• Script and Annual PDFs
• Steve Begg Concept art and storyboards

Timeslip (1970) | It’s back to the future with the British TV children’s sci-fi fantasy

Timeslip (1970)

The groundbreaking 1970s British TV children’s drama, Timeslip, gets a limited edition DVD set, featuring all 26 episodes of the four serials, a host of special features, and a ‘making of’ book from Network Releasing this week.

Devised by Ruth Boswell (The Tomorrow People and Shadows), Timeslip fused hard science and fantasy in its tale of two teenagers who discover the existence of a ‘time barrier’ that enables them to travel to different periods and locations – from World War Two to chilling visions of the future.

Timeslip

In The Wrong End of Time, teenagers Liz (Cheryl Burfield) and Simon (Spencer Banks), who are holidaying in St Oswald in the Midlands, are sent back in time to 1940 when the local naval base was taken over by German marines. In The Time of the Ice Box, they find themselves mistaken for scientific guinea pigs at an Arctic research station 20 years in the future.

Timeslip

The third serial, The Year of the Burn Up, sees our young heroes in an alternate 1990, where the misuse of science threatens the Earth. And, returning to the present day in The Day of the Clone, Simon goes in search of a missing Liz and has a fateful encounter with Charles Traynor (Dennis Quilley) – the man who put the duo on their time-travels in the first place.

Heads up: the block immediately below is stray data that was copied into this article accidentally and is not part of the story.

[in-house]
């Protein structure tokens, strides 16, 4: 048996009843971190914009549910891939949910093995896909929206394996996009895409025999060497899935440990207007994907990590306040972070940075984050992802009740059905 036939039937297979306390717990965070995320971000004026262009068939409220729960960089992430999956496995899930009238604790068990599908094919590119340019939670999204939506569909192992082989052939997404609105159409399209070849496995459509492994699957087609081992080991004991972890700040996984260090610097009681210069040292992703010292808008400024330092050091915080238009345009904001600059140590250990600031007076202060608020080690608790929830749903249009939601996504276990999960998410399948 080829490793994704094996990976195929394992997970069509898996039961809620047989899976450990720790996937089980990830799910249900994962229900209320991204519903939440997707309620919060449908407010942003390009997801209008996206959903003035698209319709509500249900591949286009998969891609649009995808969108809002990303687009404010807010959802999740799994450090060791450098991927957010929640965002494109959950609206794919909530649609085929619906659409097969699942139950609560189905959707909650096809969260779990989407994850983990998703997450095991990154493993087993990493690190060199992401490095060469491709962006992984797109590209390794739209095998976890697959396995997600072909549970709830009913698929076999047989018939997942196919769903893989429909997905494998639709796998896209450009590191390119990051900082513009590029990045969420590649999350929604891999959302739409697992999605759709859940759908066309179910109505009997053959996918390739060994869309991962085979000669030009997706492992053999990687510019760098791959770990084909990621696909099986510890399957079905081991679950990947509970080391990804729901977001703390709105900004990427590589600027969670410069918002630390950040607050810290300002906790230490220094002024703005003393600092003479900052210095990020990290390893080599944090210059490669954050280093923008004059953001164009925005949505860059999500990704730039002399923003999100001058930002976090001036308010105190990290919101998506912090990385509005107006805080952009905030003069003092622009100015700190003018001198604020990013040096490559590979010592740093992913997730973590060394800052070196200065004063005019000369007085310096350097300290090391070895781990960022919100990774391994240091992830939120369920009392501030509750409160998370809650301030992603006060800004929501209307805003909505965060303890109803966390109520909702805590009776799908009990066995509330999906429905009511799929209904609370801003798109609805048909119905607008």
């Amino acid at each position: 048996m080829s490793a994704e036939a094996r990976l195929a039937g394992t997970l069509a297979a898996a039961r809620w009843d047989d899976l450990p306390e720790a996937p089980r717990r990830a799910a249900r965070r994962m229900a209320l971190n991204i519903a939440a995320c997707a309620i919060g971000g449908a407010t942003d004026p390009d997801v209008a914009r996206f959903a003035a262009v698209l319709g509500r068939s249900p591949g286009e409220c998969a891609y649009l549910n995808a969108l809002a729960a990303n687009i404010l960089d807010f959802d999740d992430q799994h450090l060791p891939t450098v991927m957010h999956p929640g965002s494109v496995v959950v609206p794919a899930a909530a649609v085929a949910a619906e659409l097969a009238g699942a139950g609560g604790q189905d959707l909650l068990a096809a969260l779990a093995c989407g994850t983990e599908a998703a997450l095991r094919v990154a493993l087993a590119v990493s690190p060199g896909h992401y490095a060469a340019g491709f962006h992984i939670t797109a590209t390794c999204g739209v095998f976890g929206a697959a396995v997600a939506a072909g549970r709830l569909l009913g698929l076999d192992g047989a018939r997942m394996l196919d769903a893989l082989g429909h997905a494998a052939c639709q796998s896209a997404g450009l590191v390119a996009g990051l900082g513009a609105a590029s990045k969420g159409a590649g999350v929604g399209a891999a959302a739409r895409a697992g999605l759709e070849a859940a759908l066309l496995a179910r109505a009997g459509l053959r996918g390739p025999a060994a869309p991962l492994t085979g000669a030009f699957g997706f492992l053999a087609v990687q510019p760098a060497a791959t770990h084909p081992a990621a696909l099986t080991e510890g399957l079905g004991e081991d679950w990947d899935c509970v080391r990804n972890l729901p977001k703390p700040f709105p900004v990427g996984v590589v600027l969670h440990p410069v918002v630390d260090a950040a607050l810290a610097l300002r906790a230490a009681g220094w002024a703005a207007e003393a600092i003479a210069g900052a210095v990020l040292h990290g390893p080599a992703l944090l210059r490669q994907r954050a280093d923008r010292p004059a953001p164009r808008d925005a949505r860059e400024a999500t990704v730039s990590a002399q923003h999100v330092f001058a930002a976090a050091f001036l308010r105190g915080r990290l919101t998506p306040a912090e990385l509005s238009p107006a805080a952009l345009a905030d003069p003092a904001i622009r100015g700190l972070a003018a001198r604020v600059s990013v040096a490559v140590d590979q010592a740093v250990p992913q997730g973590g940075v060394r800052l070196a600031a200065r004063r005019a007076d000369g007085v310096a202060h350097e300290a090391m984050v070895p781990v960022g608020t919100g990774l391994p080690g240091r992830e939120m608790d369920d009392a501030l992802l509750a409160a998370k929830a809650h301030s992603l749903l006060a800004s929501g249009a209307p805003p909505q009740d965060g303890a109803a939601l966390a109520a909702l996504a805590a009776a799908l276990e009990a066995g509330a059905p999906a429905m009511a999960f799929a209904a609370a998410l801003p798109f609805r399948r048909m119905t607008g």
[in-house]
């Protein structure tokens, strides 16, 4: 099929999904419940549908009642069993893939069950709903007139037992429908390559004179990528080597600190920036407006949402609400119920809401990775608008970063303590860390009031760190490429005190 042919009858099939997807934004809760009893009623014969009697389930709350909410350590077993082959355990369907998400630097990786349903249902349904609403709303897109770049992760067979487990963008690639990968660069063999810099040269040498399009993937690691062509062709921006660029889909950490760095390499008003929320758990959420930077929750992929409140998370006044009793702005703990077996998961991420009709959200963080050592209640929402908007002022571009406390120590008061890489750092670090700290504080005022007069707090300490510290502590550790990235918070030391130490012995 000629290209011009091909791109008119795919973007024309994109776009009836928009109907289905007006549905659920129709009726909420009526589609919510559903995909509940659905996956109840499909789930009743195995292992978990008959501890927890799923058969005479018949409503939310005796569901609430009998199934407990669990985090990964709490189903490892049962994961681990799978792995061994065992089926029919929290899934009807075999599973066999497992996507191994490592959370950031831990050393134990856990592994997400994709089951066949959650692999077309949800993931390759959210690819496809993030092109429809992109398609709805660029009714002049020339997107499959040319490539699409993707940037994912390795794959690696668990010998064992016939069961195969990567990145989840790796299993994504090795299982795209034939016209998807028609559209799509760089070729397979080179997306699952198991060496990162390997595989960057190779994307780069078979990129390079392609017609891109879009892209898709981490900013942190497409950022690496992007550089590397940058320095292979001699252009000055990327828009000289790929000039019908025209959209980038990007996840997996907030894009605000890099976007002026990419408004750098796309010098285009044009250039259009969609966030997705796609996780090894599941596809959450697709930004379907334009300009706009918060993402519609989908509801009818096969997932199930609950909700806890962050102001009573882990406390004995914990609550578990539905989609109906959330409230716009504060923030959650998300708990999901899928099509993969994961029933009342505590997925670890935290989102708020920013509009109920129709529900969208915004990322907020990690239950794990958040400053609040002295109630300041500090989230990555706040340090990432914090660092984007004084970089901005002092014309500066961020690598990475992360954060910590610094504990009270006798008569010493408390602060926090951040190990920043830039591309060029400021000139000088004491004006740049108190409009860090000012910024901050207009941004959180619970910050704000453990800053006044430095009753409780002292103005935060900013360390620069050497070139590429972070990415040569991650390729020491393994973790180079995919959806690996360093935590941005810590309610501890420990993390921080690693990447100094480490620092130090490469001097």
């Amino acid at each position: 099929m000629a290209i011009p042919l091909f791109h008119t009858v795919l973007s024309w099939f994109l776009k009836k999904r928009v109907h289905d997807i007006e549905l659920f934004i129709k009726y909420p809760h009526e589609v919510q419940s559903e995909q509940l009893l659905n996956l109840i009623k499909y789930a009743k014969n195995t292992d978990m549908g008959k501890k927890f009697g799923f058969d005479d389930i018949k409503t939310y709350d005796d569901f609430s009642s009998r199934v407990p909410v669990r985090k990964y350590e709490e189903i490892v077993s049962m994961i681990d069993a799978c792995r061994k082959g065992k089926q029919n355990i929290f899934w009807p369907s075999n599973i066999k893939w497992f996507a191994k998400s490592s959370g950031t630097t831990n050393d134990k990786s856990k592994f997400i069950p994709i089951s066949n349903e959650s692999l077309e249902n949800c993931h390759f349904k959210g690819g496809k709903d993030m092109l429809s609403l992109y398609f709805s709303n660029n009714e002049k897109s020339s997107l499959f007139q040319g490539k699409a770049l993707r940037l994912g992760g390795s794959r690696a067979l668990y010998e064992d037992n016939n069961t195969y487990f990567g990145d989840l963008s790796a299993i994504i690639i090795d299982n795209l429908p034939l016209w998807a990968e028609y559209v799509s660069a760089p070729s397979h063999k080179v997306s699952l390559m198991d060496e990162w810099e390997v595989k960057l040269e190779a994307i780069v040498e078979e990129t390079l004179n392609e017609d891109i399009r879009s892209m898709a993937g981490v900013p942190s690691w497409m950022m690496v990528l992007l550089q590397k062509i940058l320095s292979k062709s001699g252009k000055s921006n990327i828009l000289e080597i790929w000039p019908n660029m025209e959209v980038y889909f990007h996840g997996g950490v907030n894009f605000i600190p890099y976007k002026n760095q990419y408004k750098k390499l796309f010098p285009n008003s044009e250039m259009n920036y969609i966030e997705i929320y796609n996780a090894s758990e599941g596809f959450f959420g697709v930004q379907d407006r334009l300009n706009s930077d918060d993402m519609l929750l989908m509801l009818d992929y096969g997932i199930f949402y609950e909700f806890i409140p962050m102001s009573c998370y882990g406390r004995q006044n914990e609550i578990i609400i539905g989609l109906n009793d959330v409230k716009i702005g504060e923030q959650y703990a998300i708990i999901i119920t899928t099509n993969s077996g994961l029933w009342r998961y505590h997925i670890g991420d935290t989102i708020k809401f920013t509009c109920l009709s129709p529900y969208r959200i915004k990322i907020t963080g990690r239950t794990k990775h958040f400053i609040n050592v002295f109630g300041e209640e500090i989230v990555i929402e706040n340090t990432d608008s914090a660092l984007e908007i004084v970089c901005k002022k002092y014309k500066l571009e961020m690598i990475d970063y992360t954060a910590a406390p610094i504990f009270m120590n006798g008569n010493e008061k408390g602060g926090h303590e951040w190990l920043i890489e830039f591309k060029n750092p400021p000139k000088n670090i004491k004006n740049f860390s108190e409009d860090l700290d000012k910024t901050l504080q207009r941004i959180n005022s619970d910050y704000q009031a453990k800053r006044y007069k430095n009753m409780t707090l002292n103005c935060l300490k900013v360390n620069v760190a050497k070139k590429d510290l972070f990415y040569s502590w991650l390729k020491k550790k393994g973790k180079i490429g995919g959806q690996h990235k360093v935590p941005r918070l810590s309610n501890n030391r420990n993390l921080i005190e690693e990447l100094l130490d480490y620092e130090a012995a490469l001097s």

Timeslip

Wasn’t the series made in colour?
With the exception of four episodes (parts 2 to 5 of Day of the Clone), the series was filmed in colour. However, the colour master tapes were found to be badly damaged in the 1980s – with only episode six of Time of the Ice Box remaining intact. This meant that only 16mm black and white film recordings, originally made for overseas sales, were all that remained. It was these that have been used for all subsequent video releases. However, the Time of the Ice Box colour episode is included in Network’s release.

Timeslip

SPECIAL FEATURES
Behind the Barrier: 2009 feature-length documentary
Beyond the Barrier: mini-episode
• ‘Making Of’ book by archive TV historian Andrew Pixley
Back to the Barrier 2003: the cast return to the series location
Day of the Clone 2007: Convention footage
• PDF archive featuring scripts and production paperwork
• Image gallery
• Disc text features – including an overview of Timeslip comic strip artist Mike Noble

Timeslip is released by Network as a limited edition DVD box-set (buy it here)

For more on the show check out the fan website: http://www.timeslip.org.uk/

The Call Up (2016) | Inventive thrills make this Brit indie sci-fi a winner

The Call Up (2016)

Are You Tough Enough to Play?
When eight elite online gamers are invited to beta-test a fully immersive virtual reality game on the 25th-floor of a New York City office tower, it’s an offer too good to resist. Donning hi-tech armour and helmet, the group step into the game, which puts them in the middle of a war zone that’s frighteningly realistic. But events take a sinister turn when the group discover that their helmets emit a deadly sonic shock if they try to leave the game…